this morning, and through the afternoon, it was classic rock on the radio (in its best and worst iterations) me, and the kitchen: humming, hemming, hawing; bustling & burbling.
made a big batch of creamy red beans with onion–sliced– & garlic–minced– cooked down with anchovy & thyme; threw in hot sauce, red wine vinegar, and oodles of late-afternoon-sun-colored extra virgin olive oil–glassy golden green, sharp, and exuberantly, after a couple of quick folds, making the beans still creamier.
made a salad with leftover green beans–cooked last night with some thick-sliced white onion–and sardines, anchovy, italian parsley, cucumber, mint.
made a batch of maple & olive oil granola with almonds, candied ginger and prunes.
there is something so peaceful–restorative, even–about just you and your wooden spoon & spatula, your stovetop, your salad bowl, your oven on low.
the week will bring every iteration of beans–with flatbread, on salad, topped off with feta or cold roast chicken or carrot salad.
but for now they’re cooling in the big orange dutch oven, and the granola is waiting to be transferred to mason jars. that salad packed with oily fish and fresh herbs, on the other hand, is long gone.
fog linen work / @odetosunday / not without salt / kisses sweeter than wine / john laurie / age old tree
lately, it’s been rainy, all the doom & gloom of late summer in mid-August, Texas. I know we have months of that cauterizing heat left, the ecstatic sun I irrationally, sentimentally hold dear, but right now it feels like fall is right around the corner.
in honor of the Parisian weather, I made lentil salad. Sunday morning woke up sleepy-headed and cooked up some thick-cut bacon, using stale bread to soak up the excess fat from the rashers like a paper towel laid down by one’s well-meaning, fool mother, and some more to sop up what was left in the cast iron; truly, a blissful seance.
then, I sauteed carrots, onions, garlic and parsley until tender & aromatic while I cooked up those gems of the legume family, those pretty little black beluga lentils. tossed them all together with a mustardy vinaigrette, adding floral tarragon and licorice-sweet basil and cow’s milk feta.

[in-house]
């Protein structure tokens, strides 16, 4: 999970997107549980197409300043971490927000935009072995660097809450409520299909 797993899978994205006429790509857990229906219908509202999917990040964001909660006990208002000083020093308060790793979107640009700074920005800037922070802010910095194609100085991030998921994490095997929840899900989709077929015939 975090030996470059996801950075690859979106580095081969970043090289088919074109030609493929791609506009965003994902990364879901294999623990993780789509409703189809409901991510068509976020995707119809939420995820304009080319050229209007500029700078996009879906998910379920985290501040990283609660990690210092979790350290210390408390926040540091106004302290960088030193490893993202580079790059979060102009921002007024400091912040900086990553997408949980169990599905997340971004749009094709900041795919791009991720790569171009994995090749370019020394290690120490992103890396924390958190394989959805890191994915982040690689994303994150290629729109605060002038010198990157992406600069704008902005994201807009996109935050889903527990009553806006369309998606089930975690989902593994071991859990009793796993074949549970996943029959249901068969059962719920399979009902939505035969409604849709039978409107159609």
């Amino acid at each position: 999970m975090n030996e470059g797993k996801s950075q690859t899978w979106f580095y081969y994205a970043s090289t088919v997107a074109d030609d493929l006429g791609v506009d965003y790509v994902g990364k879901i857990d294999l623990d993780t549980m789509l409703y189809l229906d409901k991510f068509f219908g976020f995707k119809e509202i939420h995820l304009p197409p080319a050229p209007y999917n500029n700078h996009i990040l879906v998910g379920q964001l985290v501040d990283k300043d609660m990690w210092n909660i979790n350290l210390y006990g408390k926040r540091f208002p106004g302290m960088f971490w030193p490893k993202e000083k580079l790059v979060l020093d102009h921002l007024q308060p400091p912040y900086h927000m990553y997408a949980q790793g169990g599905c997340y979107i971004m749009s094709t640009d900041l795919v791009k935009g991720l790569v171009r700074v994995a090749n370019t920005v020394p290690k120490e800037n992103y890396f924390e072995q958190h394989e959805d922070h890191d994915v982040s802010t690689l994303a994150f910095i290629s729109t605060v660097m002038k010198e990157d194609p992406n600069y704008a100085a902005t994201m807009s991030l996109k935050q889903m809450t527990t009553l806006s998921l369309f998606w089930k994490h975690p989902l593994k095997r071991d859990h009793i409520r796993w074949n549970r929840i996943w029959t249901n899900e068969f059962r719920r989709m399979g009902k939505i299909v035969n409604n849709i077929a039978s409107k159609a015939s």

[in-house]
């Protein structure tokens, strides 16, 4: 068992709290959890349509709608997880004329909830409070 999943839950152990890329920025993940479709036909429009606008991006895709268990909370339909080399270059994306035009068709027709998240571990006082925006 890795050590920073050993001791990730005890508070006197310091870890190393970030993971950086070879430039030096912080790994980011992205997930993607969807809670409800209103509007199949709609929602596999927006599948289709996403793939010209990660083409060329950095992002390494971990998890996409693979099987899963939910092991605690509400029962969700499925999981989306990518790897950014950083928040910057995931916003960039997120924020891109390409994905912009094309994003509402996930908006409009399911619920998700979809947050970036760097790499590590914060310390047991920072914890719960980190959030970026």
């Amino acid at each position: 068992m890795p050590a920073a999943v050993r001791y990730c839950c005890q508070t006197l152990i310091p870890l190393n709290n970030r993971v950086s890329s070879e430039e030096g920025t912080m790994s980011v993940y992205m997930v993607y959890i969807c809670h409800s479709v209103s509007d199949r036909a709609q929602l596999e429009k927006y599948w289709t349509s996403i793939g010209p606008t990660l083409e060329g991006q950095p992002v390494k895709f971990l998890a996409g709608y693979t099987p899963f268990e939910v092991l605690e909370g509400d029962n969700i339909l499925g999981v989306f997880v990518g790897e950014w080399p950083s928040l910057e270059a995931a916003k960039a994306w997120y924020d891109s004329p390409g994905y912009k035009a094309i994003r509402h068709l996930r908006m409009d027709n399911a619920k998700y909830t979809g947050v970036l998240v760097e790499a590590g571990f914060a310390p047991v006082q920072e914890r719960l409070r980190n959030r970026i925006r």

to be enjoyed with bacon, bacon grease, a crusty bread–even a humble loaf at death’s door!–and Tabasco, the only hot sauce suited for Parisian doom & gloom.
sweet-salty irish butter on a bagel.
oh, and buttery avocado mimicking the cool, smooth mouthfeel, with plenty of kosher salt, cracked pepper, and sambal oelek–the king of asian hot sauces, people.
rising early for the first time in weeks, to sun and blue skies, awake.
cream in my coffee. sun in the sky, you know how I feel.
digging the typography and general graphic genius of alaina sullivan right now, and, to the utmost, the work of sign-painter & illustrator extraordinaire stephen powers–do yourself a favor and check out his street art. fuzzy feels, wonder feels, wondrous feels.
have a lovely day, kiddos.
it’s been almost exactly one year since I wrote to you.
it’s been almost exactly one year since I wrote for myself.
and here we are. happy new year!
now, let me tell you a story:
once upon a time, I liked yogurt & fruit & granola for breakfast like any civilized person. but then I realized I could eat salad for breakfast–because I was a bonafide adult, independent and freewheelin’, so why the hell not–and all my civility went out the window.
I eat salad for breakfast almost every day. like this panzanella, with beets & roma tomato, red leaf & romaine, chickpeas, feta, and a sunny little boiled egg.
panzanella is one of my all time favorites–for anyone interested in mopping their plate with a hunk of bread, or sopping up soup, or really any instance of realizing the spongelike potential of a crusty loaf, panzanella is the salad for you.
it’s one of those vehicles (the mercedes W123 of foodstuffs, at once earnest and elegant) for slightly stale bread–which gets torn and baked into sizable croutons, which in turn soak up olive oil & tomato juices, and get lovely and pliant.
those savages, rebels & visionaries eating panzanella for breakfast (and lunch, and dinner) will live happily ever after.
the end–and the beginning of a year of writing.